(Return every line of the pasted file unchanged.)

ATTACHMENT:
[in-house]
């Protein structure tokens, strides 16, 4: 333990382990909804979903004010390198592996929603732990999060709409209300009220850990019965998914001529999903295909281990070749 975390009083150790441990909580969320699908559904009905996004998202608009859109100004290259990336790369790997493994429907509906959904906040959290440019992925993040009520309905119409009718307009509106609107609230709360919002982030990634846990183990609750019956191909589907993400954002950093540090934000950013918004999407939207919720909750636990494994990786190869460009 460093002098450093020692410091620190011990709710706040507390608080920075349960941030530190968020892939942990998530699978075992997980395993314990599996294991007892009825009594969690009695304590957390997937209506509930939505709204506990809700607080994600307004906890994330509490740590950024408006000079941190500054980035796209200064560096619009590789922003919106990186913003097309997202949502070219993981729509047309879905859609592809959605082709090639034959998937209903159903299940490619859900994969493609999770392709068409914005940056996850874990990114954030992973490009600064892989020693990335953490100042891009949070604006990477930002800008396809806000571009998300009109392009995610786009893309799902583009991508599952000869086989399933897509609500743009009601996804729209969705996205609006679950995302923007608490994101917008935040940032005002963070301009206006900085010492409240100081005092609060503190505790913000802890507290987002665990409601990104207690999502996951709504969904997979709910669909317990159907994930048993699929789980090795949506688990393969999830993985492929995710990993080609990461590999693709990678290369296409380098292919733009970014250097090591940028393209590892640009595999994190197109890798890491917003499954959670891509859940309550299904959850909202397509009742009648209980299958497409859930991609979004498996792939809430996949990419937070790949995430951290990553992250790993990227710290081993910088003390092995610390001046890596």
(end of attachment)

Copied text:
[in-house]
């Protein structure tokens, strides 16, 4: 333990382990909804979903004010390198592996929603732990999060709409209300009220850990019965998914001529999903295909281990070749 975390009083150790441990909580969320699908559904009905996004998202608009859109100004290259990336790369790997493994429907509906959904906040959290440019992925993040009520309905119409009718307009509106609107609230709360919002982030990634846990183990609750019956191909589907993400954002950093540090934000950013918004999407939207919720909750636990494994990786190869460009 460093002098450093020692410091620190011990709710706040507390608080920075349960941030530190968020892939942990998530699978075992997980395993314990599996294991007892009825009594969690009695304590957390997937209506509930939505709204506990809700607080994600307004906890994330509490740590950024408006000079941190500054980035796209200064560096619009590789922003919106990186913003097309997202949502070219993981729509047309879905859609592809959605082709090639034959998937209903159903299940490619859900994969493609999770392709068409914005940056996850874990990114954030992973490009600064892989020693990335953490100042891009949070604006990477930002800008396809806000571009998300009109392009995610786009893309799902583009991508599952000869086989399933897509609500743009009601996804729209969705996205609006679950995302923007608490994101917008935040940032005002963070301009206006900085010492409240100081005092609060503190505790913000802890507290987002665990409601990104207690999502996951709504969904997979709910669909317990159907994930048993699929789980090795949506688990393969999830993985492929995710990993080609990461590999693709990678290369296409380098292919733009970014250097090591940028393209590892640009595999994190197109890798890491917003499954959670891509859940309550299904959850909202397509009742009648209980299958497409859930991609979004498996792939809430996949990419937070790949995430951290990553992250790993990227710290081993910088003390092995610390001046890596």